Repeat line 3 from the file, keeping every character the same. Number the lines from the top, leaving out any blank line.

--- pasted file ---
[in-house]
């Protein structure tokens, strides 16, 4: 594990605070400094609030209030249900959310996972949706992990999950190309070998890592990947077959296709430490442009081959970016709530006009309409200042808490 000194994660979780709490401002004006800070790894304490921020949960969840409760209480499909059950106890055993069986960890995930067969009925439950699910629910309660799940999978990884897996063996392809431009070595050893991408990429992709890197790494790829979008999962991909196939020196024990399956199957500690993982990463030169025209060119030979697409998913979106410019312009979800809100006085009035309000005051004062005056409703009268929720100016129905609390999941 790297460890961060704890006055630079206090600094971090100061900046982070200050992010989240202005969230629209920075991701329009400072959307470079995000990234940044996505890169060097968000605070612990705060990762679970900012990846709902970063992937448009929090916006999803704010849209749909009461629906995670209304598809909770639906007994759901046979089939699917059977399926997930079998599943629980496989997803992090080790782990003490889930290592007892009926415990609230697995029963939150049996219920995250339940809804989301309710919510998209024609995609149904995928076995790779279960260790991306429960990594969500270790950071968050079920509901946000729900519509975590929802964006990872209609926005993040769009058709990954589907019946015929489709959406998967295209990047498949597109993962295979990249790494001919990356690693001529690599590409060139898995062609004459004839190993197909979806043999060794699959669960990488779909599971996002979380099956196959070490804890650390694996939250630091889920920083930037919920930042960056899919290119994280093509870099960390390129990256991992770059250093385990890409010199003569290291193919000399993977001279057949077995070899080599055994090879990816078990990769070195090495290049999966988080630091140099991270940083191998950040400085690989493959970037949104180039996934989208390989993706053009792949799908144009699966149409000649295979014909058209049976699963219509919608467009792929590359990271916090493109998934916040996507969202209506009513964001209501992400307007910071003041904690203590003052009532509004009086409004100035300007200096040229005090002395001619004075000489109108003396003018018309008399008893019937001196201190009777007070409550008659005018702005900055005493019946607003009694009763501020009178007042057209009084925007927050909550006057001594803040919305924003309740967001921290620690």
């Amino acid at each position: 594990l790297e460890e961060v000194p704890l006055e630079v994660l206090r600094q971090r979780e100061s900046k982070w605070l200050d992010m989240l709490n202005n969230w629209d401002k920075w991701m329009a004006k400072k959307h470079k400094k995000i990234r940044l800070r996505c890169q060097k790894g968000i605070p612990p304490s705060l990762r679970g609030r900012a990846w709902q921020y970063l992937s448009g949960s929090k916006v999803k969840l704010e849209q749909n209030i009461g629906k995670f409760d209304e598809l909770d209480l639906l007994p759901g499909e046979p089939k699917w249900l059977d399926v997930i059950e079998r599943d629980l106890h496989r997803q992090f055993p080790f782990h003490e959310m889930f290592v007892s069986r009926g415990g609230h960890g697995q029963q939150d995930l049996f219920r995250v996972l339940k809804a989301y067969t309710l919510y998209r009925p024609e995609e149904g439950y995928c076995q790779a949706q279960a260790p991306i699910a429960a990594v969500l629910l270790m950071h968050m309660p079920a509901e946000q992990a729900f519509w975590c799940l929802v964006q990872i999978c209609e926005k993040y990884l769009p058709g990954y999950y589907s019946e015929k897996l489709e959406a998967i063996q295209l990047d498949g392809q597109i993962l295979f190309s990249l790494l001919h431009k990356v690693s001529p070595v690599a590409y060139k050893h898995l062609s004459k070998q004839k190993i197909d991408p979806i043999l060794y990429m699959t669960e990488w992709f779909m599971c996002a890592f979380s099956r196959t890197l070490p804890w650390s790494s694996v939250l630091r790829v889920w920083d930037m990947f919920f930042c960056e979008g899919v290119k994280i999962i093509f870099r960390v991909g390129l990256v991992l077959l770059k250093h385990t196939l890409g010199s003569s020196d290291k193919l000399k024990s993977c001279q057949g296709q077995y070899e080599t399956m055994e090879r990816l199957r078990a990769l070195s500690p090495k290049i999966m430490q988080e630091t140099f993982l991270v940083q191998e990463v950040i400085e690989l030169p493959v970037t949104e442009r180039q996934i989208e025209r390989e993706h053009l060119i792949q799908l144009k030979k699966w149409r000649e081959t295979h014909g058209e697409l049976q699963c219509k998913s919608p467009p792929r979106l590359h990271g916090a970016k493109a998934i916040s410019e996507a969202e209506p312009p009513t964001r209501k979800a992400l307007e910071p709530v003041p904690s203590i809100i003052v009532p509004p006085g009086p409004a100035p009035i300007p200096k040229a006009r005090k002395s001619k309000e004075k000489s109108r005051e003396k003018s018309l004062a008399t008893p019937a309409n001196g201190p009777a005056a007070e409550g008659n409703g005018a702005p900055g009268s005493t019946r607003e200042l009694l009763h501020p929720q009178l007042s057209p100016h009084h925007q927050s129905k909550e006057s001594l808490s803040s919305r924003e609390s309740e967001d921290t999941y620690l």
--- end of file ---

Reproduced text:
């Amino acid at each position: 594990l790297e460890e961060v000194p704890l006055e630079v994660l206090r600094q971090r979780e100061s900046k982070w605070l200050d992010m989240l709490n202005n969230w629209d401002k920075w991701m329009a004006k400072k959307h470079k400094k995000i990234r940044l800070r996505c890169q060097k790894g968000i605070p612990p304490s705060l990762r679970g609030r900012a990846w709902q921020y970063l992937s448009g949960s929090k916006v999803k969840l704010e849209q749909n209030i009461g629906k995670f409760d209304e598809l909770d209480l639906l007994p759901g499909e046979p089939k699917w249900l059977d399926v997930i059950e079998r599943d629980l106890h496989r997803q992090f055993p080790f782990h003490e959310m889930f290592v007892s069986r009926g415990g609230h960890g697995q029963q939150d995930l049996f219920r995250v996972l339940k809804a989301y067969t309710l919510y998209r009925p024609e995609e149904g439950y995928c076995q790779a949706q279960a260790p991306i699910a429960a990594v969500l629910l270790m950071h968050m309660p079920a509901e946000q992990a729900f519509w975590c799940l929802v964006q990872i999978c209609e926005k993040y990884l769009p058709g990954y999950y589907s019946e015929k897996l489709e959406a998967i063996q295209l990047d498949g392809q597109i993962l295979f190309s990249l790494l001919h431009k990356v690693s001529p070595v690599a590409y060139k050893h898995l062609s004459k070998q004839k190993i197909d991408p979806i043999l060794y990429m699959t669960e990488w992709f779909m599971c996002a890592f979380s099956r196959t890197l070490p804890w650390s790494s694996v939250l630091r790829v889920w920083d930037m990947f919920f930042c960056e979008g899919v290119k994280i999962i093509f870099r960390v991909g390129l990256v991992l077959l770059k250093h385990t196939l890409g010199s003569s020196d290291k193919l000399k024990s993977c001279q057949g296709q077995y070899e080599t399956m055994e090879r990816l199957r078990a990769l070195s500690p090495k290049i999966m430490q988080e630091t140099f993982l991270v940083q191998e990463v950040i400085e690989l030169p493959v970037t949104e442009r180039q996934i989208e025209r390989e993706h053009l060119i792949q799908l144009k030979k699966w149409r000649e081959t295979h014909g058209e697409l049976q699963c219509k998913s919608p467009p792929r979106l590359h990271g916090a970016k493109a998934i916040s410019e996507a969202e209506p312009p009513t964001r209501k979800a992400l307007e910071p709530v003041p904690s203590i809100i003052v009532p509004p006085g009086p409004a100035p009035i300007p200096k040229a006009r005090k002395s001619k309000e004075k000489s109108r005051e003396k003018s018309l004062a008399t008893p019937a309409n001196g201190p009777a005056a007070e409550g008659n409703g005018a702005p900055g009268s005493t019946r607003e200042l009694l009763h501020p929720q009178l007042s057209p100016h009084h925007q927050s129905k909550e006057s001594l808490s803040s919305r924003e609390s309740e967001d921290t999941y620690l």